Who Is At Risk For An ACL Tear? Surgery & Recovery Time

A Sudden Movement Can Cause A Painful ACL Tear

An estimated 80,000 anterior cruciate ligament (ACL) tears occur annually in the United States. An ACL tear is considered one of the most common knee injuries. The ACL is a band of tissues that holds the bones together in the knee. An ACL tear usually occurs when a person makes a sudden, sharp, or quick stop of the knee. An ACL tear can range from mild to moderate, and some individuals are more at risk for these injuries and require surgery.

Women have a higher risk of an ACL tear

Studies have shown that women have an increased risk of ACL injuries. In some cases, female athletes are over 3 times more likely to sustain an ACL tear than male athletes. The evidence suggests a range of factors that leave women susceptible to ACL injuries, including biomechanical factors and hormones.

A common injury in athletes

Athletes involved in sports that require frequent changing direction, jumping, and sudden stopping have been found more likely to have an ACL tear. Some of these sports include soccer, football, downhill skiing, tennis, and volleyball. The landing patterns and movement of the knee joints in these sports put athletes at a higher risk for an ACL tear and other knee injuries.

Your aging body is vulnerable to injuries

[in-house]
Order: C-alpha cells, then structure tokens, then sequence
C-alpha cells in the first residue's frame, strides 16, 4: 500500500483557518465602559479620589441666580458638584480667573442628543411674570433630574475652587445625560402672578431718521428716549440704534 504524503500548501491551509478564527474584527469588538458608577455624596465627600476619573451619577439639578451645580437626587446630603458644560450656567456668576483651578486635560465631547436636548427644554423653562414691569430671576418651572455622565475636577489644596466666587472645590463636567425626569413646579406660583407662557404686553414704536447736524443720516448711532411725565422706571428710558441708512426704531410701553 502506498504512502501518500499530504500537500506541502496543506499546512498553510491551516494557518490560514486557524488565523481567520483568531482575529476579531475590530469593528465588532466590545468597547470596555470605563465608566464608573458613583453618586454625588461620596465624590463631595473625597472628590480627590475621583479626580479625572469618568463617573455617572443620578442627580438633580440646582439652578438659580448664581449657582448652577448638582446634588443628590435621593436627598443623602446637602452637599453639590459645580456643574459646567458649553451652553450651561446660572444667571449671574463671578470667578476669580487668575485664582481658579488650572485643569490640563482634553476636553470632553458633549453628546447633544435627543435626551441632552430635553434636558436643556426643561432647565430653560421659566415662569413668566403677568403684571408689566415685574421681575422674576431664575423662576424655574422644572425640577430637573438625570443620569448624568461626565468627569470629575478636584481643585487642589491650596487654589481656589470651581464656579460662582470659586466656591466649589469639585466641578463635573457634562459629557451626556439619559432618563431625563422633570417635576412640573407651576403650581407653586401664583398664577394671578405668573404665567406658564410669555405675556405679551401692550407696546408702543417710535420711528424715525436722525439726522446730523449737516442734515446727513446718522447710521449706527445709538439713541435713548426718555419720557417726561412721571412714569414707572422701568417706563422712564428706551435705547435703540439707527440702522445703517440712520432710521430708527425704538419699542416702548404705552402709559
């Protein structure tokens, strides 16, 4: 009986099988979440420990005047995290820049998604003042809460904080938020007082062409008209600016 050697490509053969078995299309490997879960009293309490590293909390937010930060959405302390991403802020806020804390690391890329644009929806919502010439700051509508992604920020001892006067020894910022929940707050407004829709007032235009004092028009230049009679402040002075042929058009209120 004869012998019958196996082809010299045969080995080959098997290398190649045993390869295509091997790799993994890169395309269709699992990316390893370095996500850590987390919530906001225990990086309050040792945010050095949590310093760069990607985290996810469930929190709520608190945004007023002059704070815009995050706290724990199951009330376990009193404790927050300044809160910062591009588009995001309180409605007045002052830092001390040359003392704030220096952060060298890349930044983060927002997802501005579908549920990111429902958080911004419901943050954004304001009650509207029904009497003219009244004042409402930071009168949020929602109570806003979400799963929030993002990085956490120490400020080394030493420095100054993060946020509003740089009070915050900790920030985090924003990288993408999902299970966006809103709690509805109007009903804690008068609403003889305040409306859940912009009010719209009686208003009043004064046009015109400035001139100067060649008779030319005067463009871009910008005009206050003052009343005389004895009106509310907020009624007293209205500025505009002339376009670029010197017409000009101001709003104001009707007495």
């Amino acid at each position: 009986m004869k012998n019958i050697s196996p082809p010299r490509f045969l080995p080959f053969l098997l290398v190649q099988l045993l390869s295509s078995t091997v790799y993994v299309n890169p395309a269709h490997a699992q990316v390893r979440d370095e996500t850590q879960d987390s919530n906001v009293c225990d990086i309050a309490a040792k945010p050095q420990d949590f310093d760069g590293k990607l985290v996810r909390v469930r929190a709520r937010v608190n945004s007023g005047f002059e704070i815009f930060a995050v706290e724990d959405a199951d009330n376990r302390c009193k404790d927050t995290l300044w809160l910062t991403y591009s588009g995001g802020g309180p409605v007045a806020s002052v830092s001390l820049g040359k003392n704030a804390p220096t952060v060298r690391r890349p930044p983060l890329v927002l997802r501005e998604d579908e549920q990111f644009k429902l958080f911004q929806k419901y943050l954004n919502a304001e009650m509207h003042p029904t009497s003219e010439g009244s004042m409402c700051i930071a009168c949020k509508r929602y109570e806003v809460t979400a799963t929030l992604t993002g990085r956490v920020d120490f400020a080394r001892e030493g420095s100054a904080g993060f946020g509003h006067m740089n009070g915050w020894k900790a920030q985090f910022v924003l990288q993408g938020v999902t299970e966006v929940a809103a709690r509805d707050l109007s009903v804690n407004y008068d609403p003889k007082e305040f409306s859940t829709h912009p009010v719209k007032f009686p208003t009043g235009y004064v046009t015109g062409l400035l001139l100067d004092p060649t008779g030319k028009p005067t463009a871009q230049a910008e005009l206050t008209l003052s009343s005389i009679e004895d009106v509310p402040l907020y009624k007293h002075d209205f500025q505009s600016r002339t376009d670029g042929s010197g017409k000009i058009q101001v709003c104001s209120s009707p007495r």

Joints become weaker with age leaving aging joints vulnerable to orthopedic injuries. As a result, age is a significant factor in most ACL injuries. Joint weakness increases the likelihood of an ACL tear in people older than 40.

Did you have a prior knee injury?

Patients with multiple knee injuries or past ACL injuries are at significant risk of developing an ACL tear. Past injuries can leave the knee damaged, weak, and susceptible to future orthopedic injuries. People who have had an ACL tear in one leg are also more likely to have a future ACL tear in the opposite leg.

What is ACL surgery?

During ACL surgery, a doctor performs a procedure to replace the torn ACL ligament in the knee. The ACL is removed and replaced with a tendon. The tendon that is put into the knee is a graft. ACL surgery aims to get the knee stable again and provide the patient with the full range of motion of the knee.

Recovery from ACL surgery

After leaving the hospital, a patient will learn how to dress the wound and probably require crutches to keep pressure off the knee. Pain medication is also often recommended. As the ACL heals, surgery patients are sent to progressive physical therapy to help restore the range of motion and mobility of the knee. After physical therapy, most patients return to usual activities within 9 months. Successful ACL reconstruction and rehabilitation usually can restore long-term function, strength, and stability of the knee. For more information about ACL reconstruction, speak with a healthcare provider.


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